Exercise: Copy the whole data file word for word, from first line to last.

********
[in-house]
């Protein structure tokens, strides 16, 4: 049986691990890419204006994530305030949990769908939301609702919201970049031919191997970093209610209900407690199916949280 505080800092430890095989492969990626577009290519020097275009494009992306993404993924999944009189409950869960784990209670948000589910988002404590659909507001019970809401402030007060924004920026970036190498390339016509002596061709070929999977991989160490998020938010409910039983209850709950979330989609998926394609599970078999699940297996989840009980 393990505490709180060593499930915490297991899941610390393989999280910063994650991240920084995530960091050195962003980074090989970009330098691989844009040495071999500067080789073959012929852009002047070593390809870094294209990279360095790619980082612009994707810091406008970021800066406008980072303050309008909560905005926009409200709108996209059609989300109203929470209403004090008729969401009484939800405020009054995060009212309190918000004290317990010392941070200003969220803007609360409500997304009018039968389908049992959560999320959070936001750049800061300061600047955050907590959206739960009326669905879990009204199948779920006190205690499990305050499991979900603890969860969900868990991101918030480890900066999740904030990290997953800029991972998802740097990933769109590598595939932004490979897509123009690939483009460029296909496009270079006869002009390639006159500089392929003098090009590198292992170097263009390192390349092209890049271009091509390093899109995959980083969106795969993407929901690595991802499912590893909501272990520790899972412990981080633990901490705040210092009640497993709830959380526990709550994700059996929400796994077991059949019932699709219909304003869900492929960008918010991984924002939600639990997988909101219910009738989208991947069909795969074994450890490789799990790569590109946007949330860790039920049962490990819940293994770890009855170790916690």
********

[in-house]
């Protein structure tokens, strides 16, 4: 049986691990890419204006994530305030949990769908939301609702919201970049031919191997970093209610209900407690199916949280 505080800092430890095989492969990626577009290519020097275009494009992306993404993924999944009189409950869960784990209670948000589910988002404590659909507001019970809401402030007060924004920026970036190498390339016509002596061709070929999977991989160490998020938010409910039983209850709950979330989609998926394609599970078999699940297996989840009980 393990505490709180060593499930915490297991899941610390393989999280910063994650991240920084995530960091050195962003980074090989970009330098691989844009040495071999500067080789073959012929852009002047070593390809870094294209990279360095790619980082612009994707810091406008970021800066406008980072303050309008909560905005926009409200709108996209059609989300109203929470209403004090008729969401009484939800405020009054995060009212309190918000004290317990010392941070200003969220803007609360409500997304009018039968389908049992959560999320959070936001750049800061300061600047955050907590959206739960009326669905879990009204199948779920006190205690499990305050499991979900603890969860969900868990991101918030480890900066999740904030990290997953800029991972998802740097990933769109590598595939932004490979897509123009690939483009460029296909496009270079006869002009390639006159500089392929003098090009590198292992170097263009390192390349092209890049271009091509390093899109995959980083969106795969993407929901690595991802499912590893909501272990520790899972412990981080633990901490705040210092009640497993709830959380526990709550994700059996929400796994077991059949019932699709219909304003869900492929960008918010991984924002939600639990997988909101219910009738989208991947069909795969074994450890490789799990790569590109946007949330860790039920049962490990819940293994770890009855170790916690």